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“We were eager to help and educate,” Brodkey said. “We didn’t want to see a young woman’s career go up in flames for a few seconds of stupidity.”

Radicia said seeing the exhibit brought a personal connection.

“When you hear that 6 million people were killed, it’s hard to understand,” he said. “When you see that some survivors were local people named Joe or Fred, then it’s not a joke anymore.”

Brodkey said he could feel the teens’ remorse during his visit to the JCC.

“We felt they were very embarrassed,” he said. “I think they understood after some reflection how wrong they had been.”

He added that education about the Holocaust, the extermination of 6 million Jews by Nazi-led Germany during World War II, must continue.

“It’s a difficult concept for students to grasp,” he said. “Trivializing one of the most tragic events in history in a simplistic and mocking way is just sad.”

Brodkey said the years since the Holocaust and the deaths of those rescued from concentration camps (few of the JCC’s “Survival Portraits” are still alive) make keeping the memory of the Holocaust alive all the more important.

“It is falling behind and the younger generation may not know or understand it,” he said. “It’s important that school districts have the resources to teach it correctly.”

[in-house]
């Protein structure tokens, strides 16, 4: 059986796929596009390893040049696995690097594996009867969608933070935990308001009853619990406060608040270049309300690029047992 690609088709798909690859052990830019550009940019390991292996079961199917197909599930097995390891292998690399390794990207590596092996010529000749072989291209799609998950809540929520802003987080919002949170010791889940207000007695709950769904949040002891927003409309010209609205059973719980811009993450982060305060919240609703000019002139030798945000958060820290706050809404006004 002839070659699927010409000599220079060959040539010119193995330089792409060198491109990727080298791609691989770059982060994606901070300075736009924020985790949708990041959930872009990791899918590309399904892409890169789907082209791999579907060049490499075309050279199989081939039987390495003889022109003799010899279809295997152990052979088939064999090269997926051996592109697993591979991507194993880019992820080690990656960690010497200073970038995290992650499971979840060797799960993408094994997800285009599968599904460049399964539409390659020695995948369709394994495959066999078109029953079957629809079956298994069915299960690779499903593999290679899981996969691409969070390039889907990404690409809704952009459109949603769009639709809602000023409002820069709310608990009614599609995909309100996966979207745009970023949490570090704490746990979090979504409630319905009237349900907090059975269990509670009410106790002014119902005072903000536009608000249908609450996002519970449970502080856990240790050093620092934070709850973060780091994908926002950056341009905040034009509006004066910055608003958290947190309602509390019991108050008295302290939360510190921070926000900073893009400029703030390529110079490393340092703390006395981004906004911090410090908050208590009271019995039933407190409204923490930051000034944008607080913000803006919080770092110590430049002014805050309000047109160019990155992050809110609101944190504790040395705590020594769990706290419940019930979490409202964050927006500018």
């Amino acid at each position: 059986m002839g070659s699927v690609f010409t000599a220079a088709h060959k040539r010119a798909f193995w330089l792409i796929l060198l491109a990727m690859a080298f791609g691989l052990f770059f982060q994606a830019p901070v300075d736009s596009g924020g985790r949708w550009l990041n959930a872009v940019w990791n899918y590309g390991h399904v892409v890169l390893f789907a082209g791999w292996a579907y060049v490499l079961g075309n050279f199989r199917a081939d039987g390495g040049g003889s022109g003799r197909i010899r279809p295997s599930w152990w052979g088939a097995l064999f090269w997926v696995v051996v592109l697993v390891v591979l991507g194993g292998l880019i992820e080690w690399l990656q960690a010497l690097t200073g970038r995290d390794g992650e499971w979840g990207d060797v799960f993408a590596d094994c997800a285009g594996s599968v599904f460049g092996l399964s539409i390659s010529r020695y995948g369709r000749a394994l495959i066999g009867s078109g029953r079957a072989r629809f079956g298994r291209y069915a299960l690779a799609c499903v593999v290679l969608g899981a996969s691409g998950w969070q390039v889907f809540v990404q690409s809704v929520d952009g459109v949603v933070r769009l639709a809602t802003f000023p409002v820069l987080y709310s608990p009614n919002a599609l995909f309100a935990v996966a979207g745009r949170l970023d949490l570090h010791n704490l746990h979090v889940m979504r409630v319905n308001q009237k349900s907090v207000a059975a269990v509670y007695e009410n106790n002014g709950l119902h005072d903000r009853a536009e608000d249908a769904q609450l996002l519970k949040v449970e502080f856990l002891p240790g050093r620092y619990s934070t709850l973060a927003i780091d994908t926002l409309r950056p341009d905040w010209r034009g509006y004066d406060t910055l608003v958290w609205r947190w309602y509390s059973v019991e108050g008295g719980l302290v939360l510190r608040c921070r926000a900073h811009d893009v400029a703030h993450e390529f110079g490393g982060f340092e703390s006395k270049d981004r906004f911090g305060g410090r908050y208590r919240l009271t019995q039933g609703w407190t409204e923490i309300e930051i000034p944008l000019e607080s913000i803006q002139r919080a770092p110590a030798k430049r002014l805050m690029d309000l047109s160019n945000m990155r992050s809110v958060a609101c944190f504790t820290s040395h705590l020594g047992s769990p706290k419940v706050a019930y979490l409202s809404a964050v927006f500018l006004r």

Radicia said that because it was a student discipline issue, she couldn’t comment specifically on the situation.

“I’m going to say this,” he said. “In times when a student is presenting something insensitively, educating why it was hurtful is the best course of action.”

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Brodkey said he was unaware of Britt Prince’s status as a highly recruited athlete before meeting her in recent weeks.

“My son is an adult, I don’t live in Elkhorn and I don’t follow basketball,” he said. “But I intend to continue her career from now on and continue to work with her and the Elkhorn North staff.”

As for the future, it remains to be seen what effect the video will have on Britt Prince’s budding basketball career. The 5-foot-11 guard who averaged 24 points in her sophomore year has led the Wolves to two state titles in the school’s first two college seasons.

But there have already been ramifications. A university that had been recruiting her canceled a visit.

For his part, Britt spoke with his basketball teammates about what happened and what he has learned since then. She also posted her own lengthy apology on Twitter.

“On October 20, 2022, I made a really ignorant comment that was totally wrong. And from the bottom of my heart, I am terribly sorry for any harm it has caused to the Jewish community. It is never okay to take such a horrible event lightly. I fully acknowledge my mistake and intend to move forward by apologizing and committing to educate myself and stand up to all forms of hate or bigotry. Both words and silence can hurt and this is not what is in my heart.







Britt Prince Statement

Though she oversees a different sport, Creighton volleyball coach Kirsten Bernthal Booth responded to Megdal’s article on Twitter while quoting an unknown author as saying, “Mistakes have the power to make you better than you were before.” .

“There is a lot to learn from this article,” he tweeted. “Proud of (Britt) for owning this and letting others learn from her mistake. As difficult as this has been, she will learn and be better in the long run.”

JCC administrator Brodkey agreed.

“This was a teaching moment because I was a teenager making a comment out of ignorance,” he said. “There was a real sense of remorse on Britt’s part, and I know this is something that will determine who she is forever.”